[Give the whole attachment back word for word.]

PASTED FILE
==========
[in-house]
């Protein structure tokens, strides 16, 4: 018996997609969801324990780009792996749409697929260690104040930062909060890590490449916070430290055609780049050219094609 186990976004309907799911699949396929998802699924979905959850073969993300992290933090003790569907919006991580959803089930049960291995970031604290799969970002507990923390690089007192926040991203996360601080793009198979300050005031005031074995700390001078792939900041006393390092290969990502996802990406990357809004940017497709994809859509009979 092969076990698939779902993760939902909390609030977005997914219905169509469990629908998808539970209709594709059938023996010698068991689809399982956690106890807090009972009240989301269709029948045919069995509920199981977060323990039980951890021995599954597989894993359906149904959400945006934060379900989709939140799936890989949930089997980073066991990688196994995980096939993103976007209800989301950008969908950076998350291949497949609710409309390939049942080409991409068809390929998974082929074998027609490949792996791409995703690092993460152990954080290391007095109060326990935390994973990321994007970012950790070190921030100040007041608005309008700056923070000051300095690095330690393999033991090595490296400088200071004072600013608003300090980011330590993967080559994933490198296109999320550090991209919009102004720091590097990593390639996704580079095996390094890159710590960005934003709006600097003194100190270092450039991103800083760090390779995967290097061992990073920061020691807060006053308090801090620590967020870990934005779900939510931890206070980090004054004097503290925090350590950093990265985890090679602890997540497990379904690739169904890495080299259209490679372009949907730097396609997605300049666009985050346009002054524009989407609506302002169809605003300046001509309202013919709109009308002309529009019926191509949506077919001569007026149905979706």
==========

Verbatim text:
[in-house]
């Protein structure tokens, strides 16, 4: 018996997609969801324990780009792996749409697929260690104040930062909060890590490449916070430290055609780049050219094609 186990976004309907799911699949396929998802699924979905959850073969993300992290933090003790569907919006991580959803089930049960291995970031604290799969970002507990923390690089007192926040991203996360601080793009198979300050005031005031074995700390001078792939900041006393390092290969990502996802990406990357809004940017497709994809859509009979 092969076990698939779902993760939902909390609030977005997914219905169509469990629908998808539970209709594709059938023996010698068991689809399982956690106890807090009972009240989301269709029948045919069995509920199981977060323990039980951890021995599954597989894993359906149904959400945006934060379900989709939140799936890989949930089997980073066991990688196994995980096939993103976007209800989301950008969908950076998350291949497949609710409309390939049942080409991409068809390929998974082929074998027609490949792996791409995703690092993460152990954080290391007095109060326990935390994973990321994007970012950790070190921030100040007041608005309008700056923070000051300095690095330690393999033991090595490296400088200071004072600013608003300090980011330590993967080559994933490198296109999320550090991209919009102004720091590097990593390639996704580079095996390094890159710590960005934003709006600097003194100190270092450039991103800083760090390779995967290097061992990073920061020691807060006053308090801090620590967020870990934005779900939510931890206070980090004054004097503290925090350590950093990265985890090679602890997540497990379904690739169904890495080299259209490679372009949907730097396609997605300049666009985050346009002054524009989407609506302002169809605003300046001509309202013919709109009308002309529009019926191509949506077919001569007026149905979706």